The World Health Organization (WHO) recently published World Mental Health Report- the largest review of world mental health since 2001
Mental Health: A state of mental well-being that enables people to cope with the stresses of life, to realize their abilities, to learn well and work well, and to contribute to their communities. Mental health is an integral component of health and well-being and is more than the absence of mental disorder.
Mental disorder: A mental disorder is a syndrome characterized by clinically significant disturbance in an individual’s cognition, emotional regulation, or behaviour that reflects a dysfunction in the psychological, biological, or developmental processes that underlie mental and behavioural functioning. These disturbances are usually associated with distress or impairment in personal, family, social, educational, occupational, or
other important areas of functioning.
Mental health condition: A broad term covering mental disorders and psychosocial disabilities. It also covers other mental states associated with significant distress, impairment in functioning, or risk of self-harm.
Just over twenty years ago WHO published its landmark World health report 2001 Mental health: new understanding, new hope.
Through its ten recommendations, the report provided one of the earliest and clearest global frameworks for action on mental health. It called on countries to:
- provide treatment in primary care;
- make psychotropic medicines available;
- provide care in the community;
- educate the public;
- involve communities, families and consumers;
- establish national policies, programmes and legislation;
- develop human resources;
- link with other sectors;
- monitor community mental health; and
- support more research.
Mental health is determined by a complex interplay of individual, social and
structural stresses and vulnerabilities.
Global threats to mental health today include:
- economic and social inequalities;
- public health emergencies (including COVID-19);
- humanitarian emergencies (including conflict and forced displacement); and
- the climate crisis.
Mental health is not a binary state: we are not either mentally healthy or mentally ill. Rather, mental health exists on a complex continuum with experiences ranging from an optimal state of well-being to debilitating states of great suffering and emotional pain.
Just as someone can have a physical health condition and still be physically fit, so people can live with a mental health condition and still have high levels of mental well-being.
In all countries, mental health conditions are highly prevalent. About one in eight people in the world live with a mental disorder. In both males and females, anxiety disorders and depressive disorders are the most common.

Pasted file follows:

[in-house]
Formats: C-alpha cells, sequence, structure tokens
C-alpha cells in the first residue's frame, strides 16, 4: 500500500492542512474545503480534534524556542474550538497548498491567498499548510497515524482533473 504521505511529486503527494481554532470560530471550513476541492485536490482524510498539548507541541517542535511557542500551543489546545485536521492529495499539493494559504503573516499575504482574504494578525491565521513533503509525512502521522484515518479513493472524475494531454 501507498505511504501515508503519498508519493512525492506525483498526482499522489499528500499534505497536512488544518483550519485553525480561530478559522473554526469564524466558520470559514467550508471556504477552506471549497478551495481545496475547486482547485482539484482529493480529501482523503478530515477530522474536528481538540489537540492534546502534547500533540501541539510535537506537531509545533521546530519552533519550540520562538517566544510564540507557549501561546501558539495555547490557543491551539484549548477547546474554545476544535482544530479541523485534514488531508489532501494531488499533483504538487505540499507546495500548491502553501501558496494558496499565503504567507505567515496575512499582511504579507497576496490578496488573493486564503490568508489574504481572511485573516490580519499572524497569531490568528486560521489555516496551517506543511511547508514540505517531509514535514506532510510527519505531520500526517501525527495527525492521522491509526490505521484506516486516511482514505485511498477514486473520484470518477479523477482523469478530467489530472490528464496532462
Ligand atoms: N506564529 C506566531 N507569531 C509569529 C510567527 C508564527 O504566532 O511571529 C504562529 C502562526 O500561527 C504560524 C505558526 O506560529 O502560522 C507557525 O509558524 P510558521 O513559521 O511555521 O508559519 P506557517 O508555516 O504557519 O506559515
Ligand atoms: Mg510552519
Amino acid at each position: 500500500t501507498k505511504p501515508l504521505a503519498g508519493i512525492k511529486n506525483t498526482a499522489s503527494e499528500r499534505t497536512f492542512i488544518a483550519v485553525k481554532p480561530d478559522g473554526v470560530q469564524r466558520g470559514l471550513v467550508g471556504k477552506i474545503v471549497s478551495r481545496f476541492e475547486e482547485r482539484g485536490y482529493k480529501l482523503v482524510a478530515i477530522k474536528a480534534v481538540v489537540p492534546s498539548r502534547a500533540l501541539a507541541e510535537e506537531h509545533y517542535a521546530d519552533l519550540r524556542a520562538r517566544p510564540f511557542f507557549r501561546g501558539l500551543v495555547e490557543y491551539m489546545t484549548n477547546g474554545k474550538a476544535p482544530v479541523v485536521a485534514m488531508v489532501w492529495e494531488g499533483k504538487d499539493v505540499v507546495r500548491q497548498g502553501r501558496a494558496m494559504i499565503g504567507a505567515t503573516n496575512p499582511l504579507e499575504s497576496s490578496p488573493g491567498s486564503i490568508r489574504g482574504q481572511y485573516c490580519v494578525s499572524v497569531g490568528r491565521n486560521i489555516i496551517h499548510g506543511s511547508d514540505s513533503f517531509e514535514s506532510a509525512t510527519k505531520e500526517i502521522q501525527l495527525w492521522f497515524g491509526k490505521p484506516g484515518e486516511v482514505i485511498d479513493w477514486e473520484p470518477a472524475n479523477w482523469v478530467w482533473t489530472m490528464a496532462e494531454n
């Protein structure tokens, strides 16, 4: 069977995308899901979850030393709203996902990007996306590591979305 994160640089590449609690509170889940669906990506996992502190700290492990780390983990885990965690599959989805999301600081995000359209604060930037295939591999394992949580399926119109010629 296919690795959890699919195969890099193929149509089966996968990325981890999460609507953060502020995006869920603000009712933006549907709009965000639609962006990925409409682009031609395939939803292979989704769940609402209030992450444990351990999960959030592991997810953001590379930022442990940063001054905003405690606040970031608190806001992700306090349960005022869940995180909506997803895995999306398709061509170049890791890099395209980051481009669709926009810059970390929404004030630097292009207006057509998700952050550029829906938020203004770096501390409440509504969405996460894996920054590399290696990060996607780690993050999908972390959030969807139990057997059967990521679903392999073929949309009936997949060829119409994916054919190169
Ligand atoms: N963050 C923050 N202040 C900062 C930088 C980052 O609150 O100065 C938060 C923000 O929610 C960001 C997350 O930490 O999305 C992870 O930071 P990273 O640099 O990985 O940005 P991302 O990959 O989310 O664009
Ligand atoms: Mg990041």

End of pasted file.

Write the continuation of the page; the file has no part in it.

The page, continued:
Globally, there may be 20 suicide attempts to every one death, and yet suicide accounts for more than one in every 100 deaths. It is a major cause of death among young people.
Mental disorders are the leading cause of years lived with disability (YLDs), accounting for one in every six YLDs globally.
In addition to being pervasive and costly, mental health conditions are also severely underserved. On average, countries dedicate less than 2% of their health care budgets to mental health. More than 70% of mental health expenditure in middle-income countries still goes towards psychiatric hospitals.
At all stages of life, promotion and prevention are required to enhance mental well-being and resilience, prevent the onset and impact of mental health conditions, and
drive down the need for mental health care.
Three types of political commitment – expressed, institutional and budgetary – are needed to drive the mental health agenda forward.
There are three main reasons to invest in mental health:
- public health,
- human rights and
- socioeconomic development.
A major reorganization of mental health services is required. The locus of care for severe mental health conditions must be shifted away from psychiatric hospitals towards community-based mental health services. At the same time, care for common conditions such as depression and anxiety must be scaled up. Both strategies are critical to improve coverage and quality for mental health care. Community-based mental health care is more accessible and acceptable than institutional care and delivers better outcomes for people with mental health conditions.
The report argues for a worldwide transformation towards better mental health for all.
Link to the related WHO news release:
Link to the World Mental Health Report: